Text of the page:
It's just the strangest thing that great movies can seemingly vanish from the face of the earth, even while movies bad beyond belief remain available on dvd.
New Yorker Films distributed a little movie to film festivals in 1988, To Sleep So As to Dream (Yume Miruyoni Nemuritai, 1986), when I had the great good fortune to see it at the Seattle International Film Festival. For me it was the winner of the entire festival that year.
It appears to me that whoever saw this at film festivals at the time has never forgotten it, & it does turn up on a few film-fans' "ten best" lists of obscure favorites. Yet it never got a serious distribution contract, regarded as too arcane for western audiences, though in fact the Sherlockian ingredient & even the style of the film plugs into film history in the west just about as easily as does for Japanese film history.
A 35 mm print was again brought to Seattle in 2007 for a revival together with live musical accompanyment by the experimental jazz group Aono Jikken, & Ms. Naho Shioya emulating a benshi or silent film narrator, but mainly reciting translations the film's intertitle cards.
Aono Jikken's bandleader William Blauvelt had never been able to forget the film after its 1988 North American premier. He spent years trying to track down a copy. And after his coopting the visionary fantasy in his own work, it would afterward go back to the silent film preservation company Matsuda Films in Tokyo, so remains rarely to be seen by American audences.
I'm revamping my old review in order to frustrate Japan film fans who'll regret not being able to see this, though the real hope is that someone will be able to make noise in the right places to get a dvd release. Even with the first-time director's subsequent successes, this masterepiece has not been much singled out for attention.
Set in a timeless postwar Japan of the 1950s, an aging actress whose heyday had been in the silent film era hires Detective Uotsuka (Shiro Sano) to find & save her kidnapped daughter Kikyo (Moe Kamura). It may well be that no such daughter exists, & the forgotten actress actually seeks to locate her own lost youth.
There is an element of Norma Desmond from Sunset Boulevard in Sakura (Fujiko Fukamizu), the old woman who incessantly watches her last silent film with the missing reel, & who seeks an imaginary woman who embodies her own past. But while Norma is dangerously insane, Sakura is more like a hidden doorway to paradise, a fairy creature not so much mad as she is not wholly of this world.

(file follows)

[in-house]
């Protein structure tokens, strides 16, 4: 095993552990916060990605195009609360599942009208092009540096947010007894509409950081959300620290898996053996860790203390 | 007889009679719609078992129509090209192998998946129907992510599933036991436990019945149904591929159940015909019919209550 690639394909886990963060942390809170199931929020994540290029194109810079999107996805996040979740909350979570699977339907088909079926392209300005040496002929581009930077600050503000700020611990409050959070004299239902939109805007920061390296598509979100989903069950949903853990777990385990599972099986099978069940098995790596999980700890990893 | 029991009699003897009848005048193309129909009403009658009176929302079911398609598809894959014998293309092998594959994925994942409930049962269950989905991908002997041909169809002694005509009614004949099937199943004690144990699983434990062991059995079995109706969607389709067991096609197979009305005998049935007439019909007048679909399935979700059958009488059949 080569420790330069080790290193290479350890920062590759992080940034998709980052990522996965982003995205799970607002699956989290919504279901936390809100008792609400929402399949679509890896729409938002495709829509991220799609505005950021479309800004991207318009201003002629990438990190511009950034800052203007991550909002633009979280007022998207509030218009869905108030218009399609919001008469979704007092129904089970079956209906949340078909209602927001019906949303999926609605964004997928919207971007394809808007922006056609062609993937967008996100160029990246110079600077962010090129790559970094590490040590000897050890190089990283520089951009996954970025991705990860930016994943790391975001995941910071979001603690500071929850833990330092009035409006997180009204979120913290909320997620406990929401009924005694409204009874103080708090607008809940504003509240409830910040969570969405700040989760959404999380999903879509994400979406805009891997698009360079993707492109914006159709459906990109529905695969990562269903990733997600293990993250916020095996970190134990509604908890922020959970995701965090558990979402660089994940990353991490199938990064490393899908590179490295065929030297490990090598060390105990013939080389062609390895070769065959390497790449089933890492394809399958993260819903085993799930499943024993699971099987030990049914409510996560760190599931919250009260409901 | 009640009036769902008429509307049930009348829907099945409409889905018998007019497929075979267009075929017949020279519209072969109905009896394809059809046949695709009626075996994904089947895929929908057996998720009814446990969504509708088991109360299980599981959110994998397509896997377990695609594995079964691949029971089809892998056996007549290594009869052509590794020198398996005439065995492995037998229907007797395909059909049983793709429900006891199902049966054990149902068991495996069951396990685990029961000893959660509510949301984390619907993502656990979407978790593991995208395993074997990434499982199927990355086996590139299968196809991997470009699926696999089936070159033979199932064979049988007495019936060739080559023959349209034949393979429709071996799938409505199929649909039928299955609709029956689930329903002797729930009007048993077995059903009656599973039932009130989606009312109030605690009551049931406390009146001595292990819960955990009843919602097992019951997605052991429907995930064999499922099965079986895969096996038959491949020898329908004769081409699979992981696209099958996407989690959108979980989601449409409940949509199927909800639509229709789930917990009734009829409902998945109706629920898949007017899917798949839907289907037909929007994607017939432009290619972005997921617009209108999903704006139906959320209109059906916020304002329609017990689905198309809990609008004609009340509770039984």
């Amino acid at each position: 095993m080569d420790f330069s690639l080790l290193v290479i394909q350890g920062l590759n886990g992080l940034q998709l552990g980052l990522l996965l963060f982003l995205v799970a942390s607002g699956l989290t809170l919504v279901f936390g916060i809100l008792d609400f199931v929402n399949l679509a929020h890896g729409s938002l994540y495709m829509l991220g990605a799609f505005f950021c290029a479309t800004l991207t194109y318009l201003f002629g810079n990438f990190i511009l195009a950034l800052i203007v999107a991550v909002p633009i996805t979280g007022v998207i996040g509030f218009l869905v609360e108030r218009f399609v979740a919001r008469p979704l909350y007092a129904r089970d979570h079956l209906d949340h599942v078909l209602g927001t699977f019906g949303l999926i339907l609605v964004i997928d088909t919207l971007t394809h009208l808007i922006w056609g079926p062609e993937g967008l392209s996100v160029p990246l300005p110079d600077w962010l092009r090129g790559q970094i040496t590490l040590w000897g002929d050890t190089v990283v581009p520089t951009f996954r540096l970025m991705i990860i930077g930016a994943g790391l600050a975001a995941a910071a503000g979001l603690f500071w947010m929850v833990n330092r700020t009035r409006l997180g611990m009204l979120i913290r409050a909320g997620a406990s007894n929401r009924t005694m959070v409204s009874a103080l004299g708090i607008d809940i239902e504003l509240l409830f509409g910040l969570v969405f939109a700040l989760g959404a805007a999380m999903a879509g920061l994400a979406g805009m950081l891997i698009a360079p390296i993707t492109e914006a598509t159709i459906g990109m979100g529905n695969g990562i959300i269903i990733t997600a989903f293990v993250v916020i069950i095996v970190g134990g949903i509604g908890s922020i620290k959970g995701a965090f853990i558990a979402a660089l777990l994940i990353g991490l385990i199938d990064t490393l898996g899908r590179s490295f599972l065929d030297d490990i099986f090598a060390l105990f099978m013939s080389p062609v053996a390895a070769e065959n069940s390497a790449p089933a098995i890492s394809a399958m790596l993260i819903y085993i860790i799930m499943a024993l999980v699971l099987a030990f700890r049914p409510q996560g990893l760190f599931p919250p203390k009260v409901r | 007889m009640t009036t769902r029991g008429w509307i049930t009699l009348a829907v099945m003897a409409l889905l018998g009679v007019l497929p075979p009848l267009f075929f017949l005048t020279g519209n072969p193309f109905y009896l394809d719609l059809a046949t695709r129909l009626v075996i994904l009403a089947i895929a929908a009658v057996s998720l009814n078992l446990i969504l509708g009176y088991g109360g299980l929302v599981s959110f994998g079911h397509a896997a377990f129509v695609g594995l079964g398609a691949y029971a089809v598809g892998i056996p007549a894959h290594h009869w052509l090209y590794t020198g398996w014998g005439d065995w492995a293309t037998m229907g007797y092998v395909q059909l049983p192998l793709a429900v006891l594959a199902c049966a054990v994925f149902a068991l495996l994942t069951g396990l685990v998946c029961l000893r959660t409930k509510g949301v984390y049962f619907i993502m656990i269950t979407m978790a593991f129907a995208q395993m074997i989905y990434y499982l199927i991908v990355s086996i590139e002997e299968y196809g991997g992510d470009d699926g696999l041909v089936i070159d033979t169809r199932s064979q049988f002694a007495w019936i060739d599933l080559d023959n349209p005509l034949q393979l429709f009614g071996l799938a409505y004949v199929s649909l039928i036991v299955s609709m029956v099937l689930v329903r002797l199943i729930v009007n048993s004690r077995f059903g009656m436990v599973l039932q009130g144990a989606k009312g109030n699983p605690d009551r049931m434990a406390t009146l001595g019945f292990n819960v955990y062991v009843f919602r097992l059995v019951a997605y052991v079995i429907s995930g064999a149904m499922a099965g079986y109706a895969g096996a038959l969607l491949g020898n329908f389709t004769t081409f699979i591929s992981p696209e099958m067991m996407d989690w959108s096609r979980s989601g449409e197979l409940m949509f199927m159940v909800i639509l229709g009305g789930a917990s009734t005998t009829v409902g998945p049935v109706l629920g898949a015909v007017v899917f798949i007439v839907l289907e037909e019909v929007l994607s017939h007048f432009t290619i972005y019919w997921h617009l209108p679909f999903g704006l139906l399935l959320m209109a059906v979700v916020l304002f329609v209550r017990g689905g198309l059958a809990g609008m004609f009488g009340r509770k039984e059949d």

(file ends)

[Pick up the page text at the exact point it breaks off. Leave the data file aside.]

She watches the antique, faded, scratched, flairing samurai film endlessly, forever hoping to reach the end, but the tale invariably breaks off at the point where the masked hero is about to reveal himself.
Sakura doesn't know how the story ends, nor who the mysterious hero was, having either forgotten due to senility or because the story truly never completed filming.
Filmed in black & white, & very remiscent of the look & pacing of Japanese silent movies, the visual excellence of To Sleep So As To Dream cannot be exaggerated. It's stunning to gaze upon, & every moment of the film is an adoring tribute to the silent films.
Just as the old woman's "daughter" is symbolic of her lost youth, for the detective (who is as obviously symbolic of director-writer Kaizo Hayashi), the missing "daughter" is his Beloved, who is in part the silent films themselves.
Detective Uozuka has in essence fallen in love with a young woman who no longer exists, who is now an old woman. He watches her in her great silent roles, & he has an aching nostalgic for that lost world, & for the woman on the screen.
What might've been the greatest of her roles -- & what might've kept her name alive into the present day -- was a never-released film with a final reel never seen, perhaps never filmed. Or, if it were filmed, was soon lost. It was a samurai film called The Eternal Mystery & the missing reel comes to obsess the young detective, who emotionally confuses the allegedly kidnapped "daughter" with that silent movie's missing reel.
Firebombing of Tokyo took out most of Japan's silent film heritage & the whole idea of "the lost reel" has echoes of historical loss for any devoted film fan. The fantasy of this film is that the essence such things are not necessarily permanently lost. The unfinished film, or the missing reel, can be recovered, or recreated, by longing for it, living it, becoming it.
The sense of reality between the dreamily silent To Sleep So As To Dream & the imagined The Eternal Mystery begins to break down, so that our detective by the end no longer distinguishes between himself as a character in one film, & as observer of another film within the film. As the two become one, a fairy-tale comes true, the "daughter" of lost youth & the longed-for beloved are capable of unity at last.
Often whimsical & absurd -- the detective's inept sidekick Kobayashi (Koji Otake) is in essence an embodiment of slapstick commedians fo the silent era -- & always poetic with a mystical edginess, this is the finest homage to silent films that has ever been committed to celluloid. It causes to viewer to ache for just such magic as snares Uozuka.
Along the way it manages to embody a real history of Japan's very unique silent cinema, its benshi narrators (with authentic benshi Shunsui Matsuda playing just such a narrator), & the benshi predicessors of "the paper theater" (kami shibai) of just such storytellers using postcard images instead of film footage.
Silent film fans will find this movie especially awesome but everyone who loves good storytelling, a good romance, a good fairy tale, will find themselves totally absorbed by To Sleep So As To Dream, & become nostalgic for a world never known.
copyright © by Paghat the Ratgirl